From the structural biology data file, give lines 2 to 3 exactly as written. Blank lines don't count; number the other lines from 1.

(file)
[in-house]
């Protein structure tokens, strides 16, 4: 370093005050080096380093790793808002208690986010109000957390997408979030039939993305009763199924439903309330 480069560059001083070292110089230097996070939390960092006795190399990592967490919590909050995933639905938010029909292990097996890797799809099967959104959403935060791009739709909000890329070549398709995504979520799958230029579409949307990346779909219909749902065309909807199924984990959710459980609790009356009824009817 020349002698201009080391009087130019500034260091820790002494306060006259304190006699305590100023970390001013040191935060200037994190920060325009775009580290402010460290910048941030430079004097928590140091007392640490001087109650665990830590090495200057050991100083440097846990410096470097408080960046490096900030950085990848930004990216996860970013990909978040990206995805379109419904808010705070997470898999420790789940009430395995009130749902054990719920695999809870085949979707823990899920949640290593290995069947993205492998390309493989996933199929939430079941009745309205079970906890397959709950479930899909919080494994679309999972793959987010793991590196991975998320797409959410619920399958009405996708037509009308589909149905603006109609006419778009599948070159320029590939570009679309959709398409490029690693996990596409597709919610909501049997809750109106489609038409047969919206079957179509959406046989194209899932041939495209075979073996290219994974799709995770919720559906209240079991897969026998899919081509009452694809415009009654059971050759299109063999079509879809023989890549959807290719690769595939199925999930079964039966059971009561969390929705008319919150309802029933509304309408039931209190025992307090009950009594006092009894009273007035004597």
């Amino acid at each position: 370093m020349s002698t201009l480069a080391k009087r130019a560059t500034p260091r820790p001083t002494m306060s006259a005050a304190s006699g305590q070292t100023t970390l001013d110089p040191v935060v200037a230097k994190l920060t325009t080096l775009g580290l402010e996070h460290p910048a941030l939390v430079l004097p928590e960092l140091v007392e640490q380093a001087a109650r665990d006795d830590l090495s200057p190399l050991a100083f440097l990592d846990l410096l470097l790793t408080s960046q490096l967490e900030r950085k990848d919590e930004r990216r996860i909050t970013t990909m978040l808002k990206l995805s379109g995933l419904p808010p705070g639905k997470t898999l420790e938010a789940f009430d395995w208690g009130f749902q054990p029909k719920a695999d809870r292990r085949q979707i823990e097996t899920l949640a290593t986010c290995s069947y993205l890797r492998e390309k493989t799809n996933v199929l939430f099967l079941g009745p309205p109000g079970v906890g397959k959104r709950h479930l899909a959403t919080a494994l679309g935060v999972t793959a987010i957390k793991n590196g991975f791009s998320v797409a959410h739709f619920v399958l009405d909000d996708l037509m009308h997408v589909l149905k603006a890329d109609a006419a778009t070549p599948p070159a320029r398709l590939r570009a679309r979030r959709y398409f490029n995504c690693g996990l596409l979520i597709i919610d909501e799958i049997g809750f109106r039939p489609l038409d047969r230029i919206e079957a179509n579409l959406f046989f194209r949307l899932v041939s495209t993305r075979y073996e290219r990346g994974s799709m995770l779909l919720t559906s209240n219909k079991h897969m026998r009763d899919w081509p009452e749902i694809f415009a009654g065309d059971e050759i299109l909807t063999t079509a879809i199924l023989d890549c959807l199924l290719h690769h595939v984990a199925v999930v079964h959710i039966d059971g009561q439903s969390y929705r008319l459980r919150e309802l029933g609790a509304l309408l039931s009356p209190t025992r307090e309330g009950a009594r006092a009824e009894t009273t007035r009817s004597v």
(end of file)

């Protein structure tokens, strides 16, 4: 370093005050080096380093790793808002208690986010109000957390997408979030039939993305009763199924439903309330 480069560059001083070292110089230097996070939390960092006795190399990592967490919590909050995933639905938010029909292990097996890797799809099967959104959403935060791009739709909000890329070549398709995504979520799958230029579409949307990346779909219909749902065309909807199924984990959710459980609790009356009824009817 020349002698201009080391009087130019500034260091820790002494306060006259304190006699305590100023970390001013040191935060200037994190920060325009775009580290402010460290910048941030430079004097928590140091007392640490001087109650665990830590090495200057050991100083440097846990410096470097408080960046490096900030950085990848930004990216996860970013990909978040990206995805379109419904808010705070997470898999420790789940009430395995009130749902054990719920695999809870085949979707823990899920949640290593290995069947993205492998390309493989996933199929939430079941009745309205079970906890397959709950479930899909919080494994679309999972793959987010793991590196991975998320797409959410619920399958009405996708037509009308589909149905603006109609006419778009599948070159320029590939570009679309959709398409490029690693996990596409597709919610909501049997809750109106489609038409047969919206079957179509959406046989194209899932041939495209075979073996290219994974799709995770919720559906209240079991897969026998899919081509009452694809415009009654059971050759299109063999079509879809023989890549959807290719690769595939199925999930079964039966059971009561969390929705008319919150309802029933509304309408039931209190025992307090009950009594006092009894009273007035004597």
């Amino acid at each position: 370093m020349s002698t201009l480069a080391k009087r130019a560059t500034p260091r820790p001083t002494m306060s006259a005050a304190s006699g305590q070292t100023t970390l001013d110089p040191v935060v200037a230097k994190l920060t325009t080096l775009g580290l402010e996070h460290p910048a941030l939390v430079l004097p928590e960092l140091v007392e640490q380093a001087a109650r665990d006795d830590l090495s200057p190399l050991a100083f440097l990592d846990l410096l470097l790793t408080s960046q490096l967490e900030r950085k990848d919590e930004r990216r996860i909050t970013t990909m978040l808002k990206l995805s379109g995933l419904p808010p705070g639905k997470t898999l420790e938010a789940f009430d395995w208690g009130f749902q054990p029909k719920a695999d809870r292990r085949q979707i823990e097996t899920l949640a290593t986010c290995s069947y993205l890797r492998e390309k493989t799809n996933v199929l939430f099967l079941g009745p309205p109000g079970v906890g397959k959104r709950h479930l899909a959403t919080a494994l679309g935060v999972t793959a987010i957390k793991n590196g991975f791009s998320v797409a959410h739709f619920v399958l009405d909000d996708l037509m009308h997408v589909l149905k603006a890329d109609a006419a778009t070549p599948p070159a320029r398709l590939r570009a679309r979030r959709y398409f490029n995504c690693g996990l596409l979520i597709i919610d909501e799958i049997g809750f109106r039939p489609l038409d047969r230029i919206e079957a179509n579409l959406f046989f194209r949307l899932v041939s495209t993305r075979y073996e290219r990346g994974s799709m995770l779909l919720t559906s209240n219909k079991h897969m026998r009763d899919w081509p009452e749902i694809f415009a009654g065309d059971e050759i299109l909807t063999t079509a879809i199924l023989d890549c959807l199924l290719h690769h595939v984990a199925v999930v079964h959710i039966d059971g009561q439903s969390y929705r008319l459980r919150e309802l029933g609790a509304l309408l039931s009356p209190t025992r307090e309330g009950a009594r006092a009824e009894t009273t007035r009817s004597v």